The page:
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Belgian Minister: Do I Really Need Proof to Say Muslims Danced After Brussels Attacks?

Belgium's interior minister is being asked to explain his claims that Muslims danced in celebration after last month's terrorist attacks.

Belgian Minister for Security and the Interior Jan Jambon attends a memorial ceremony for the victims of the Brussels terror attacks at the European Jewish building in Brussels, on April 19, 2016. / AFP / THIERRY CHARLIER        (Photo credit should read THIERRY CHARLIER/AFP/Getty Images)
Belgian Minister for Security and the Interior Jan Jambon attends a memorial ceremony for the victims of the Brussels terror attacks at the European Jewish building in Brussels, on April 19, 2016. / AFP / THIERRY CHARLIER (Photo credit should read THIERRY CHARLIER/AFP/Getty Images)

Two days after last month’s deadly terrorist attack in Brussels, Belgian Interior Minister Jan Jambon offered to resign over preventable security lapses he believed could have stopped Ibrahim el-Bakraoui from blowing himself up in the capital’s airport.

Prime Minister Charles Michel turned down his offer. But now Jambon is under scrutiny again — this time for claiming in an interview with Flemish-language newspaper De Standaard  that “a significant section of the [Belgian] Muslim community danced” in celebration after the March 22 attacks killed 32 at the airport and a subway station.

On Wednesday, lawmakers in Belgium’s parliament grilled him over the remarks, demanding to know what proof he had that Muslims had taken to the streets in celebration. Apparently he doesn’t think he needs any.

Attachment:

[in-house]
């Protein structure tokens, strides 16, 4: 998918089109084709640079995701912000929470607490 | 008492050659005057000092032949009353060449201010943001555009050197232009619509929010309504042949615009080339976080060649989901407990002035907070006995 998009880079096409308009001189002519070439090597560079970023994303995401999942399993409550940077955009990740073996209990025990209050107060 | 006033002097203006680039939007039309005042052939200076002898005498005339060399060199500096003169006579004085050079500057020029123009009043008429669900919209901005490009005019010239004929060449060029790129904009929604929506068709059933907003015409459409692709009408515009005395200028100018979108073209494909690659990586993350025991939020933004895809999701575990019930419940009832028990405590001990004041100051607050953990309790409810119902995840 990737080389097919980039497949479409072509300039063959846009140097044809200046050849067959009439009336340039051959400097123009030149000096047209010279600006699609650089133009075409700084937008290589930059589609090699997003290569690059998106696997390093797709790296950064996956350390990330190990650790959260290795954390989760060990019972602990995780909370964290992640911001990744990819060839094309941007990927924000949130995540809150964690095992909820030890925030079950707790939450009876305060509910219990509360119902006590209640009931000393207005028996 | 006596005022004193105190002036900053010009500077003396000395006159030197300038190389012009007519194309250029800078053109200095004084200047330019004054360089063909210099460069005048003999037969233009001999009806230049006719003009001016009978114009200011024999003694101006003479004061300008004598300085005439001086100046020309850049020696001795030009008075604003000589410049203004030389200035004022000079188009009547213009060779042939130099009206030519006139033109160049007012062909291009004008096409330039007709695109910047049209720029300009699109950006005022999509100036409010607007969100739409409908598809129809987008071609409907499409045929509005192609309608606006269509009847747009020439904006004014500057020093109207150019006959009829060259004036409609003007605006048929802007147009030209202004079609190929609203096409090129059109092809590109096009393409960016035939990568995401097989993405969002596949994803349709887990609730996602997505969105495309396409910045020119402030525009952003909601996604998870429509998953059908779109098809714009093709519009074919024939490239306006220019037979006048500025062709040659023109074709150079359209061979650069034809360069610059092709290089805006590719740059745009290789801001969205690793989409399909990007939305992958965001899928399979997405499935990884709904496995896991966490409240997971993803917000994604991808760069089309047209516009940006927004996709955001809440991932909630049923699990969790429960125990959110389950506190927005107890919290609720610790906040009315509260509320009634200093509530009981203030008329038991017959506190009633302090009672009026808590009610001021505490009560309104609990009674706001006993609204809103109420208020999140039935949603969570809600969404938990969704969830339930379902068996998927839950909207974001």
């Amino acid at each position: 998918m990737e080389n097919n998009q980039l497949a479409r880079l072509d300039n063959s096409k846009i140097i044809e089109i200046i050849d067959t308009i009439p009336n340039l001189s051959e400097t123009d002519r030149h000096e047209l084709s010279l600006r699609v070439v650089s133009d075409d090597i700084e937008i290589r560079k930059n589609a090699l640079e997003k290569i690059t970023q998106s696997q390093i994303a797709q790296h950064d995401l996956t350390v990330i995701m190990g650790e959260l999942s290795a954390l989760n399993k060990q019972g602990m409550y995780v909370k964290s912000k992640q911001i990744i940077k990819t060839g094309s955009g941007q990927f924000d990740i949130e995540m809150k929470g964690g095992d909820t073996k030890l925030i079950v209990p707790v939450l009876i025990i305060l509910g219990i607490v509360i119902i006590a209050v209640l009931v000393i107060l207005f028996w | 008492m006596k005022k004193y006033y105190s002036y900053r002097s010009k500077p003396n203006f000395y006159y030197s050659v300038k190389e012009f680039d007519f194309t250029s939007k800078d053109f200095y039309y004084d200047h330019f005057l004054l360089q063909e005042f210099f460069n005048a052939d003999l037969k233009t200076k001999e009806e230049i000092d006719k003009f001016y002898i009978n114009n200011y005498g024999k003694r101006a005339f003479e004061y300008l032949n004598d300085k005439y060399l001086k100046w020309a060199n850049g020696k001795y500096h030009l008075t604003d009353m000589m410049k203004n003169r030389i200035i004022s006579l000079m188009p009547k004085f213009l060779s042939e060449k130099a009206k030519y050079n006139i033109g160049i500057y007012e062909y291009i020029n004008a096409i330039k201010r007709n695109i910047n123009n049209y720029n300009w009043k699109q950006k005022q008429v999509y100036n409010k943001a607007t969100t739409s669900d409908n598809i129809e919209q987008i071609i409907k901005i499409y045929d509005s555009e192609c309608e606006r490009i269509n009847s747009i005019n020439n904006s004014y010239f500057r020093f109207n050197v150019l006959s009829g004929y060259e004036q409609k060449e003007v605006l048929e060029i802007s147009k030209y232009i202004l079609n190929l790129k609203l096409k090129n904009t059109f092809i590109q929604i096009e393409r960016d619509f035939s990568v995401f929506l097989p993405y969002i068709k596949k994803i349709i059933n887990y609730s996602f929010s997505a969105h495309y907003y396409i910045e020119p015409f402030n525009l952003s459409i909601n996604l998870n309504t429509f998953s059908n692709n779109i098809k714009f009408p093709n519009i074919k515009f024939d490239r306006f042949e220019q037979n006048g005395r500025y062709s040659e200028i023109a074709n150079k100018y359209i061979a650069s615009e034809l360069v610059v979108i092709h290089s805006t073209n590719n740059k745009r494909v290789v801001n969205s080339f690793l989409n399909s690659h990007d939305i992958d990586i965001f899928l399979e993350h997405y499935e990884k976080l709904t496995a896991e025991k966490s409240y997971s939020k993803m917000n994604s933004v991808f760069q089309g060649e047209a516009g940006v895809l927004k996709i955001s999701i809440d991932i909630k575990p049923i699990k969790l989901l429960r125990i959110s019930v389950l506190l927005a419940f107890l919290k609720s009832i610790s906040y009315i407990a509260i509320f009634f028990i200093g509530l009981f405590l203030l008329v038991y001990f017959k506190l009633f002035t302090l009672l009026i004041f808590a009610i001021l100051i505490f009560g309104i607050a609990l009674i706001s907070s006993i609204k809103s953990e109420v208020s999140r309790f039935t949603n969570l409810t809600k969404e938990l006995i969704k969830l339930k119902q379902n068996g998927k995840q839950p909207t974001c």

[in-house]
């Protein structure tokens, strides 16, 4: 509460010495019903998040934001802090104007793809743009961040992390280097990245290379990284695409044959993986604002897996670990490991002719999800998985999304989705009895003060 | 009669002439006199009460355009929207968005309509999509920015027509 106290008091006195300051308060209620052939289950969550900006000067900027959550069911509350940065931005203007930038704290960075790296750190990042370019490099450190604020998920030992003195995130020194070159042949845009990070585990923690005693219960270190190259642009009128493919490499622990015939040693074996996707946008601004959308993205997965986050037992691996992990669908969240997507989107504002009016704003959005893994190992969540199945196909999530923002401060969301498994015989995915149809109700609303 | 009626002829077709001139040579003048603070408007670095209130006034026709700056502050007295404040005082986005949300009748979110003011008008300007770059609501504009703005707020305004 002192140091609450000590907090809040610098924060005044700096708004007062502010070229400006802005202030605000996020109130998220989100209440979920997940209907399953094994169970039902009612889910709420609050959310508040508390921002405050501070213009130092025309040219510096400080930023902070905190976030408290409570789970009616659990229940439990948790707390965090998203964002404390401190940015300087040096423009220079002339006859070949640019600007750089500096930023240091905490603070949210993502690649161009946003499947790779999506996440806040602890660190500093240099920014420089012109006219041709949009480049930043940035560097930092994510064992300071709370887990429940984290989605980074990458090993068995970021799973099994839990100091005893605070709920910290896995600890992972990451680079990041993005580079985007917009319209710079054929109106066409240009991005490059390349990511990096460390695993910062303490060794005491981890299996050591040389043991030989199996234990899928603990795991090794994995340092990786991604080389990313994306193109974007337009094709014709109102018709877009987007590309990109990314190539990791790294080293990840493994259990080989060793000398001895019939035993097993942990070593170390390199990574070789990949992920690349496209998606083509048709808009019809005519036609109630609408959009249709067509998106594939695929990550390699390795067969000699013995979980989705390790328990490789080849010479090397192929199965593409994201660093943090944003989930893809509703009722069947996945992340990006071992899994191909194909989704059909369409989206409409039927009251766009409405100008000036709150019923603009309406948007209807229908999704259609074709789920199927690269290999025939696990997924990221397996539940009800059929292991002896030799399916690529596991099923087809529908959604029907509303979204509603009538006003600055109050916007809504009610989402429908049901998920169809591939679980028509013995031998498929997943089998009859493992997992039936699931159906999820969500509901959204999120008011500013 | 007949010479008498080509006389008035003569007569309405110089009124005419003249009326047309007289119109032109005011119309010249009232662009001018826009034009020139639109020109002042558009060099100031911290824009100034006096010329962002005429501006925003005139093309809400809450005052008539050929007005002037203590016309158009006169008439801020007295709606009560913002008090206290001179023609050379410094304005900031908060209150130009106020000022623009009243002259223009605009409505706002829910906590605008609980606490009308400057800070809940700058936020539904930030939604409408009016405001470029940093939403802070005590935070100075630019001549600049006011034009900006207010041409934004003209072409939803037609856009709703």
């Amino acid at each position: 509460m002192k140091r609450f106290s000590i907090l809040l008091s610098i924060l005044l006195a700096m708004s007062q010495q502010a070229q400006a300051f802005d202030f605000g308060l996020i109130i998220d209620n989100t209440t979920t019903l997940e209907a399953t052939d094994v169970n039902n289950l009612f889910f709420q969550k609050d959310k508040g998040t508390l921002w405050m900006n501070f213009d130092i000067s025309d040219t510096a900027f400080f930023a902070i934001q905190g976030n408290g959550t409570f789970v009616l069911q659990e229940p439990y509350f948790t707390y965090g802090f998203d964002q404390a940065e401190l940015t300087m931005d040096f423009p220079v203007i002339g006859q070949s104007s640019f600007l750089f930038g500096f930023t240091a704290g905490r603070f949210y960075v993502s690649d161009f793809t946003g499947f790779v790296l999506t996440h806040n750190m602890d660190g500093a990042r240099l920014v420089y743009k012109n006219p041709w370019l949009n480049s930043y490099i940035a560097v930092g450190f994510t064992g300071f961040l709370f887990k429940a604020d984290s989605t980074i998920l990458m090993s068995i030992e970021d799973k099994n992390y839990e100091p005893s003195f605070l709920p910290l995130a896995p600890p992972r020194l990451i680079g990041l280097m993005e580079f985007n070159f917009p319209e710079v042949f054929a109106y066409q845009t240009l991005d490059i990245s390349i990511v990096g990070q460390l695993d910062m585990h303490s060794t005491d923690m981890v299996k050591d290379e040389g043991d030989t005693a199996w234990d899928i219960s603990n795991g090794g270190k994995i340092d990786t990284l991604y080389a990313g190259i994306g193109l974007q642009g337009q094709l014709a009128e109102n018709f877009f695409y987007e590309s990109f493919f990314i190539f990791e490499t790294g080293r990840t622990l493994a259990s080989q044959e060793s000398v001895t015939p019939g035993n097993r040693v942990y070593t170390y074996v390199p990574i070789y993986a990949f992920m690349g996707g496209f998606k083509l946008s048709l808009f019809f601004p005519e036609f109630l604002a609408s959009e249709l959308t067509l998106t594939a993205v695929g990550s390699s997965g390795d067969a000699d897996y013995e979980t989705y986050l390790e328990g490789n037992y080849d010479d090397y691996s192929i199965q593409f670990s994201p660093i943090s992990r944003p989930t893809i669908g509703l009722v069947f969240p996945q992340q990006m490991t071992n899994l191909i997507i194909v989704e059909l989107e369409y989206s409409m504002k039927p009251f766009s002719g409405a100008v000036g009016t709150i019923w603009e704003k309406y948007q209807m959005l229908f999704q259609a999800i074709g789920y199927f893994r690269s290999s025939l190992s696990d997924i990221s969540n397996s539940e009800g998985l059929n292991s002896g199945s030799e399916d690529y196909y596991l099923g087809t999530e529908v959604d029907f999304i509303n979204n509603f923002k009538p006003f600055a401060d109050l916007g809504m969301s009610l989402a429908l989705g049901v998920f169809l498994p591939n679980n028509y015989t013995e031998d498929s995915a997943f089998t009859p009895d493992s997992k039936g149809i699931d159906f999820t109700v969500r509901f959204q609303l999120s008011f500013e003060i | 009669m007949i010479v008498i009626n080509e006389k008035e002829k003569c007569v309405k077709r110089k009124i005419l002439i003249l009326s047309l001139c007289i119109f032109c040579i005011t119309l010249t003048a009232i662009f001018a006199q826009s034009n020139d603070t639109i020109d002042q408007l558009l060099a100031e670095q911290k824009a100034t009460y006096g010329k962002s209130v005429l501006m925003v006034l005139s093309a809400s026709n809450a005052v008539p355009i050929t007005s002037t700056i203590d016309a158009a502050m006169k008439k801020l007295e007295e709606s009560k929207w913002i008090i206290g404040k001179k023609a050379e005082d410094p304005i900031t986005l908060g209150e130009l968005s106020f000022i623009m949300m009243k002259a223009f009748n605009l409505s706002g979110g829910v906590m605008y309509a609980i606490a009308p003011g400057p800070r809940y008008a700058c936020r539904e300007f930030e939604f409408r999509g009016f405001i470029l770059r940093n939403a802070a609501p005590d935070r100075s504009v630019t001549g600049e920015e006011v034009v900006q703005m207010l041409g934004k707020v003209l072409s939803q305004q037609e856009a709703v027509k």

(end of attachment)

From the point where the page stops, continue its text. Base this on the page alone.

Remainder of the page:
“For days now, people are focusing on the word ‘significant’ and talking about how many instances, how many police reports,” Jambon said. “I’ll tell you straight: I don’t have police reports. There are some, but not many. Everyone knows that these things happened. Do we have to wait for an official police report to confirm the existence of these facts?”

Jambon belongs to Belgium’s center-right party and has openly accused earlier governments in his country of not doing enough to crack down on radicalization. But opposition lawmakers in Parliament, including liberal MP Katja Gabriels, warned that making such comments without backing them up could threaten relations with the Muslim community.

“You should call a cat a cat, but you shouldn’t try to make a mosquito into an elephant,” she said Wednesday. “A member of the government cannot generalize…an entire part of the population.”

Jambon’s remarks have drawn comparisons to U.S. presidential Republican front-runner Donald Trump, who has claimed repeatedly that American Muslims danced in celebration after planes were hijacked and flown into the World Trade Center in New York City on Sept. 11, 2001.

Trump has also called for an indefinite ban on Muslims entering the United States, but Jambon hasn’t gone to such extremes.

“We cannot stigmatize a whole community,” he told De Standaard. “I have said hundreds of times that we have to work with the Muslim community to win back their hearts, some of which are turning against our society, even if it is just three people.”

From what he claims about celebrations in the streets, however, it sounds as if he thinks it’s a lot more than just three.

Photo credit: THIERRY CHARLIER/AFP/Getty Images

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